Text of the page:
Dan Donkers and Andrea Voss of the Salvation Army’s Gateway of Hope in langley are getting ready for the annual Kettle Campaign. (Matthew Claxton/Langley Advance Times)

Dan Donkers and Andrea Voss of the Salvation Army’s Gateway of Hope in langley are getting ready for the annual Kettle Campaign. (Matthew Claxton/Langley Advance Times)

Kettle campaign includes online element in Langley

Watch for bell ringers, or donate via the web

The red kettles and bell ringers will be out in front of stores around Langley again this year – but as with all things in 2020, the annual Salvation Army campaign will be a little different.

The campaign will run through to Christmas, and aims to raise $180,000 this year for the Gateway of Hope’s many programs, said Dan Donkers, the local fundraising coordinator.

This year, a number of steps will be taken to ensure the protection of kettle volunteers, Donkers said.

“You’ll see most of our kettles outside this year,” he said.

That’s in addition to masks, gloves, and physical distancing rules.

As for attracting volunteers to crew the kettles and jingle the bells, “so far, so good,” said Donkers.

He guesses there may be something of a decrease this year, however.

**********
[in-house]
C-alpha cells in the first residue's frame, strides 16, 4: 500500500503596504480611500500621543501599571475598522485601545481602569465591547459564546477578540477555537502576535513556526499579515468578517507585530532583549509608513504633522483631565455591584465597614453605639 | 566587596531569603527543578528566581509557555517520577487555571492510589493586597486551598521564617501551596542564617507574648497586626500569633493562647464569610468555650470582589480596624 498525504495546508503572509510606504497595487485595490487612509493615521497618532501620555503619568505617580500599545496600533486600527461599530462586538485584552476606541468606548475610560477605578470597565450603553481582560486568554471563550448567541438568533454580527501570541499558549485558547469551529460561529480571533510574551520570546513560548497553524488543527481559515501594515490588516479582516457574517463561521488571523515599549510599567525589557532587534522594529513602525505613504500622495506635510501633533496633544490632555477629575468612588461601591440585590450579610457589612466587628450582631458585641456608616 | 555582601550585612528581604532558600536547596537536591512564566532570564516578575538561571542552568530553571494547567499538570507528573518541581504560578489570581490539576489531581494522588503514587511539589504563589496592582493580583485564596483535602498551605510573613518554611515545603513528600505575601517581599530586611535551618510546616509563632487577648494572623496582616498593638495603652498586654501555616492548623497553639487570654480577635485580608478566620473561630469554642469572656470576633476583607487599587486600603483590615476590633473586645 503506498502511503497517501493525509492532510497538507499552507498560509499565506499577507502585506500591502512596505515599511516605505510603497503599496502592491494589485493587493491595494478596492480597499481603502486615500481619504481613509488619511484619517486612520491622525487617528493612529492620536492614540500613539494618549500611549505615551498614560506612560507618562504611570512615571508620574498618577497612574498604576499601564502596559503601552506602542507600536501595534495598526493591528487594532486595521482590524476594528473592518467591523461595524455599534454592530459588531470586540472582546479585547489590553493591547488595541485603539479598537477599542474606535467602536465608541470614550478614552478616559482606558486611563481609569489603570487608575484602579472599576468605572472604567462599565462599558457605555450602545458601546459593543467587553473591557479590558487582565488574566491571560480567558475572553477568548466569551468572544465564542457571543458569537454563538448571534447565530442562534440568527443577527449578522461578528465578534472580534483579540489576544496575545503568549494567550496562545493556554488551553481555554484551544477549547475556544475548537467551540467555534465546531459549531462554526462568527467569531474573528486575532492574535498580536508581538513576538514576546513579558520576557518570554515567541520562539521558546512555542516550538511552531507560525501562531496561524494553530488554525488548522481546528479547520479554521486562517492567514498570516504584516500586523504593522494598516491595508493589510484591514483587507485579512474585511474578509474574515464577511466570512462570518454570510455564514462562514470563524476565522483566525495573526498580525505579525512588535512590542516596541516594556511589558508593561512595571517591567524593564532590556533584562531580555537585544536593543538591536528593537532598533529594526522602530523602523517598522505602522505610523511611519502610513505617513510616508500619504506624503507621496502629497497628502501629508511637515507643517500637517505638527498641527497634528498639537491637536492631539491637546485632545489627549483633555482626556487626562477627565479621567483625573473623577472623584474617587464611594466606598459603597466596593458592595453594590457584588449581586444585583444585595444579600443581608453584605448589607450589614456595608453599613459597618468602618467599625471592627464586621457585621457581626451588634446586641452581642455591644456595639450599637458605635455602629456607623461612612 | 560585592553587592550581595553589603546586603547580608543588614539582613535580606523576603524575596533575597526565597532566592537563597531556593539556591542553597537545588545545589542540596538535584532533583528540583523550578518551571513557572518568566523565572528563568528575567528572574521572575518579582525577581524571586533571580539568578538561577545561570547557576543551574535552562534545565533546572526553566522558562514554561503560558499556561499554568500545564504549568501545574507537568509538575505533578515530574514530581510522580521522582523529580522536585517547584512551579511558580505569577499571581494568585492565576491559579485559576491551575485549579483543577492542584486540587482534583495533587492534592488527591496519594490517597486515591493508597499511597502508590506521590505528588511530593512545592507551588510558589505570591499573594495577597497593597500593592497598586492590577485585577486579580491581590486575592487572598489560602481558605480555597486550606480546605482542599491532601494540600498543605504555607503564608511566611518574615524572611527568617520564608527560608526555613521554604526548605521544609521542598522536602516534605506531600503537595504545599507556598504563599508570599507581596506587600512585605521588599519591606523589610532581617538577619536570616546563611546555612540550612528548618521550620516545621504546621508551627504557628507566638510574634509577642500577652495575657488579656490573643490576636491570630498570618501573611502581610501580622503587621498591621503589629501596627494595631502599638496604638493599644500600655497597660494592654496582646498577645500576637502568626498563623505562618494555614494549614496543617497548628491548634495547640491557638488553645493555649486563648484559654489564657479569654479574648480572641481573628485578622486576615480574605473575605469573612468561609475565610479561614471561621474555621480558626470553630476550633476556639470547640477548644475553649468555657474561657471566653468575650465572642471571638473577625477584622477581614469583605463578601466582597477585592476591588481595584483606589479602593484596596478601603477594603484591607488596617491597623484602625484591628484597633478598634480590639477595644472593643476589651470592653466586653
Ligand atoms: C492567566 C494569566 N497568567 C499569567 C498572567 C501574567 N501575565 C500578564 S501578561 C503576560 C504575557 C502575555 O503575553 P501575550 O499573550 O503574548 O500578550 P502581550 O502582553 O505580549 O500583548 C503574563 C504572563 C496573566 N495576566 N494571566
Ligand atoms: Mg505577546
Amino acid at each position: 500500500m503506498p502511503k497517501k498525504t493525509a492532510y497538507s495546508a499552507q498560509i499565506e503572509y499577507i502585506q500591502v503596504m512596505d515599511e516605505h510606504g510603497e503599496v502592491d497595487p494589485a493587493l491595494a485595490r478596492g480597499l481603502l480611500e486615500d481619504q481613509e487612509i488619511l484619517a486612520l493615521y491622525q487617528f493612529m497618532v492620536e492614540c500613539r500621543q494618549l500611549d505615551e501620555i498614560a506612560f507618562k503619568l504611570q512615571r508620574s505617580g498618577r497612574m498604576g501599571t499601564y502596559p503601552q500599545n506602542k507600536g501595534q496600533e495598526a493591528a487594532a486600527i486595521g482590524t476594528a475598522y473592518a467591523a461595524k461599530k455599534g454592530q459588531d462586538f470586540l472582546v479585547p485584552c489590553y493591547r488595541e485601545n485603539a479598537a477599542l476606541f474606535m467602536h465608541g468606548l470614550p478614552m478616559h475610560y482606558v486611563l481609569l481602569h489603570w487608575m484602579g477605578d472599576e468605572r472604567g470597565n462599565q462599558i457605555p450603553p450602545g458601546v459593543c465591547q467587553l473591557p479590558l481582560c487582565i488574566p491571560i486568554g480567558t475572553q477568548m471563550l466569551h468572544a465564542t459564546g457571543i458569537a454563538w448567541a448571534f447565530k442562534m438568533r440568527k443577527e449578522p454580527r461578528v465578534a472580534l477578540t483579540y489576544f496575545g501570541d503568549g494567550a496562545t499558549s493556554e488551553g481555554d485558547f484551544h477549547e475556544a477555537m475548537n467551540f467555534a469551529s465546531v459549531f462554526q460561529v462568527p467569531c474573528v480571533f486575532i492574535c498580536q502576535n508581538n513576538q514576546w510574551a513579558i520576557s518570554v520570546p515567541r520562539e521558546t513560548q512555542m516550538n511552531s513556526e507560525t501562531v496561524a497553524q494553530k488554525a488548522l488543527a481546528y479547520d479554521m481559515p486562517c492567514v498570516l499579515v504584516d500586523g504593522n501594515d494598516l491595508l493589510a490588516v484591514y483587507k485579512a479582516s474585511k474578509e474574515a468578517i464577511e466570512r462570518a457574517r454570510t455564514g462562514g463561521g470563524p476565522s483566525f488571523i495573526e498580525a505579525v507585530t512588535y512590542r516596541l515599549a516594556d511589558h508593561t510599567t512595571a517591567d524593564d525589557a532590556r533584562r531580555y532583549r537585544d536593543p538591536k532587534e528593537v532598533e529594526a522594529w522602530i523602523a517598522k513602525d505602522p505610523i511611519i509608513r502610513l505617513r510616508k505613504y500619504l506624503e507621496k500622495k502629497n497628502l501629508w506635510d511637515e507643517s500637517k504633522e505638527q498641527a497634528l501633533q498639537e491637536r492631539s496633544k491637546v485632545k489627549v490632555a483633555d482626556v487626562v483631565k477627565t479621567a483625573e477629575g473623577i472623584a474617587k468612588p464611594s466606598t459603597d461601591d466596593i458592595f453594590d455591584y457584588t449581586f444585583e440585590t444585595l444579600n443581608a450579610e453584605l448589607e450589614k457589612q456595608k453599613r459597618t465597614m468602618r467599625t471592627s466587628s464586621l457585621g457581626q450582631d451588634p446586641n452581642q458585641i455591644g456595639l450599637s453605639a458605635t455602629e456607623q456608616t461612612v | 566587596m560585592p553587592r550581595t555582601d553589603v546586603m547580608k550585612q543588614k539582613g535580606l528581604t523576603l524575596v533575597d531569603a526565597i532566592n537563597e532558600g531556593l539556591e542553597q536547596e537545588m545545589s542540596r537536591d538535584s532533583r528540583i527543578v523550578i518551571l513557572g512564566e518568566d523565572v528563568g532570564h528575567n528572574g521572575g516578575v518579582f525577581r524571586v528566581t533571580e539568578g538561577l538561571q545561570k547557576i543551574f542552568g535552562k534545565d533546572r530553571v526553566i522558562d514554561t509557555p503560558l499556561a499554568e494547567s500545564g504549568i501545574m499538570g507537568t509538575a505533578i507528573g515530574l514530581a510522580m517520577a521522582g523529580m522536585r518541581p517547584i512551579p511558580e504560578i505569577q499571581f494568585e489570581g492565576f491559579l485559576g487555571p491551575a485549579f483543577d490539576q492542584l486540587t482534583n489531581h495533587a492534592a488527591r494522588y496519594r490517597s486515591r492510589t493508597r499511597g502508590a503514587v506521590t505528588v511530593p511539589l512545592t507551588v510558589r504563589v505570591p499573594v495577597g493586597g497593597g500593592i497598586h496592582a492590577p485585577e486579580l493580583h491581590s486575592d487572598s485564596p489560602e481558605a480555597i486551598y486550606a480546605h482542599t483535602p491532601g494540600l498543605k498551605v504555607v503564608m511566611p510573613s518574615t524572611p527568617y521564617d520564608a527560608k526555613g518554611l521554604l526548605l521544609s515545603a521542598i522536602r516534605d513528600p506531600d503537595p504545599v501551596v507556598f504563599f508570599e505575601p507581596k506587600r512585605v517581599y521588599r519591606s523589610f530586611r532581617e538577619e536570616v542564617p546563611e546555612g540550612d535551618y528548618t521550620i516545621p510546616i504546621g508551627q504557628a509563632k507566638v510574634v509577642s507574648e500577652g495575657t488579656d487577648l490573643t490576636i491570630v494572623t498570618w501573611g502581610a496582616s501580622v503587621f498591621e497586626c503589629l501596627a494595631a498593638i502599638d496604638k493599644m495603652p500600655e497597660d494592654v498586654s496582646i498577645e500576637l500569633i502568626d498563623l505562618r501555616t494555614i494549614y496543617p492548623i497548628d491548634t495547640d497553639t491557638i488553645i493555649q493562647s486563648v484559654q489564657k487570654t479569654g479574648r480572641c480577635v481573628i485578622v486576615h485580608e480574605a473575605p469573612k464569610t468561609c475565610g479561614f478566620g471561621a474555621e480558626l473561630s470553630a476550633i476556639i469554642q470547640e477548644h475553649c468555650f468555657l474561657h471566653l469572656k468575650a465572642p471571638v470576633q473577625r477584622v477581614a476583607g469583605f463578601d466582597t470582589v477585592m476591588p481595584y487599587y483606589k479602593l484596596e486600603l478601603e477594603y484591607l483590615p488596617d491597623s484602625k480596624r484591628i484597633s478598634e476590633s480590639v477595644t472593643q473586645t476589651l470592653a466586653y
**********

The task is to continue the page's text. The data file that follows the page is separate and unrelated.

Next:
“It’s a little too early to tell,” he said.

READ MORE: Help give 2,000 local kids a Christmas by donating to the Langley bureau

However, the Salvation Army won’t be relying solely on the physical kettles.

As with so many other aspects of business and communication in this COVID-19 year, the Salvation Army is emphasizing an online effort.

The fillthekettle.com site allows for local donations, which means money given there can stay in Langley and go towards local programs.

People can also start their own personal campaigns through the website and direct the proceeds towards the Gateway of Hope.

The programs at the Gateway of Hope include support for the shelter itself, which provides a warm place to sleep for many homeless people in Langley, including extra beds during extreme weather events in the winter months, when snow, freezing temperatures, or cold rain make staying outside a dangerous prospect.

But the biggest single program run out of the Gateway of Hope is the meals program, which serves both the homeless and those facing hunger due to lack of resources. The meal program has been running on a take out basis since the start of the pandemic.

The Gateway also provides school supplies to kids in low-income families and free tax clinics. Donkers said staff are even hoping that by next summer, they’ll be able to fund another project to send kids to summer camp. Summer camps didn’t take place this year.

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